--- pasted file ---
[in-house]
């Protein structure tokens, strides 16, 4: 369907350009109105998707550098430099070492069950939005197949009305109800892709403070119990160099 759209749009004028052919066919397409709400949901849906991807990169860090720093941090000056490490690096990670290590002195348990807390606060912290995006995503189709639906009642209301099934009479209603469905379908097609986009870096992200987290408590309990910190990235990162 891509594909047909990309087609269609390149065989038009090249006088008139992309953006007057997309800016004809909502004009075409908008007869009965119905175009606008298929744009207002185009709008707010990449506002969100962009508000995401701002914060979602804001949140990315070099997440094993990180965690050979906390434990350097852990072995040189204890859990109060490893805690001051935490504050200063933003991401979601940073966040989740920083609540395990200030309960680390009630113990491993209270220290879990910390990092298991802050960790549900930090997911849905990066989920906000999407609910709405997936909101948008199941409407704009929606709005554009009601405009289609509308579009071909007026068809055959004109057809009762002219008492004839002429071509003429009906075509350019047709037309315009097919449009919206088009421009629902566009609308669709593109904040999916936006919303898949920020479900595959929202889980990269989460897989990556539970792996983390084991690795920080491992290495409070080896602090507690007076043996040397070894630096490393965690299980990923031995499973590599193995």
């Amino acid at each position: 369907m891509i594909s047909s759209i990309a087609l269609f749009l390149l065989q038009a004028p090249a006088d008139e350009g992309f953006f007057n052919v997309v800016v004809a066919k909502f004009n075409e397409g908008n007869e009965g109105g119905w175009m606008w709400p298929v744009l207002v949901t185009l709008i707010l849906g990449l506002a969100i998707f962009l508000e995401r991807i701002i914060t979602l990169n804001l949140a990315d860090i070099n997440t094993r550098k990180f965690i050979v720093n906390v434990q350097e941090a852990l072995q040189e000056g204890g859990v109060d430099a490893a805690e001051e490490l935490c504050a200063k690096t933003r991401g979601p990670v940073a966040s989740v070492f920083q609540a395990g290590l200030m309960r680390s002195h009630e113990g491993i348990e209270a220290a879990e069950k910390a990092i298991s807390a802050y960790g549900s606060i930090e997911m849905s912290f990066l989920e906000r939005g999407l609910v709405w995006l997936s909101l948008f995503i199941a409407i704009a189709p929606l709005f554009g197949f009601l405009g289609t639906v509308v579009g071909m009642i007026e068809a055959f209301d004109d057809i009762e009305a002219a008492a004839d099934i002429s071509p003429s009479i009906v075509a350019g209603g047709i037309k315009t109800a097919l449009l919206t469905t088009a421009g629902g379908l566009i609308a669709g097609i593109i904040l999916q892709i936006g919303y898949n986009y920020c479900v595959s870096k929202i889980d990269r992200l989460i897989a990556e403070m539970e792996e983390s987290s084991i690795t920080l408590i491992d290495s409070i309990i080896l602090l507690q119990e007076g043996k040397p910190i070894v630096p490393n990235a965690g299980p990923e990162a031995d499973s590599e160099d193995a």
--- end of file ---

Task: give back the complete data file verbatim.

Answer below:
[in-house]
């Protein structure tokens, strides 16, 4: 369907350009109105998707550098430099070492069950939005197949009305109800892709403070119990160099 759209749009004028052919066919397409709400949901849906991807990169860090720093941090000056490490690096990670290590002195348990807390606060912290995006995503189709639906009642209301099934009479209603469905379908097609986009870096992200987290408590309990910190990235990162 891509594909047909990309087609269609390149065989038009090249006088008139992309953006007057997309800016004809909502004009075409908008007869009965119905175009606008298929744009207002185009709008707010990449506002969100962009508000995401701002914060979602804001949140990315070099997440094993990180965690050979906390434990350097852990072995040189204890859990109060490893805690001051935490504050200063933003991401979601940073966040989740920083609540395990200030309960680390009630113990491993209270220290879990910390990092298991802050960790549900930090997911849905990066989920906000999407609910709405997936909101948008199941409407704009929606709005554009009601405009289609509308579009071909007026068809055959004109057809009762002219008492004839002429071509003429009906075509350019047709037309315009097919449009919206088009421009629902566009609308669709593109904040999916936006919303898949920020479900595959929202889980990269989460897989990556539970792996983390084991690795920080491992290495409070080896602090507690007076043996040397070894630096490393965690299980990923031995499973590599193995």
């Amino acid at each position: 369907m891509i594909s047909s759209i990309a087609l269609f749009l390149l065989q038009a004028p090249a006088d008139e350009g992309f953006f007057n052919v997309v800016v004809a066919k909502f004009n075409e397409g908008n007869e009965g109105g119905w175009m606008w709400p298929v744009l207002v949901t185009l709008i707010l849906g990449l506002a969100i998707f962009l508000e995401r991807i701002i914060t979602l990169n804001l949140a990315d860090i070099n997440t094993r550098k990180f965690i050979v720093n906390v434990q350097e941090a852990l072995q040189e000056g204890g859990v109060d430099a490893a805690e001051e490490l935490c504050a200063k690096t933003r991401g979601p990670v940073a966040s989740v070492f920083q609540a395990g290590l200030m309960r680390s002195h009630e113990g491993i348990e209270a220290a879990e069950k910390a990092i298991s807390a802050y960790g549900s606060i930090e997911m849905s912290f990066l989920e906000r939005g999407l609910v709405w995006l997936s909101l948008f995503i199941a409407i704009a189709p929606l709005f554009g197949f009601l405009g289609t639906v509308v579009g071909m009642i007026e068809a055959f209301d004109d057809i009762e009305a002219a008492a004839d099934i002429s071509p003429s009479i009906v075509a350019g209603g047709i037309k315009t109800a097919l449009l919206t469905t088009a421009g629902g379908l566009i609308a669709g097609i593109i904040l999916q892709i936006g919303y898949n986009y920020c479900v595959s870096k929202i889980d990269r992200l989460i897989a990556e403070m539970e792996e983390s987290s084991i690795t920080l408590i491992d290495s409070i309990i080896l602090l507690q119990e007076g043996k040397p910190i070894v630096p490393n990235a965690g299980p990923e990162a031995d499973s590599e160099d193995a």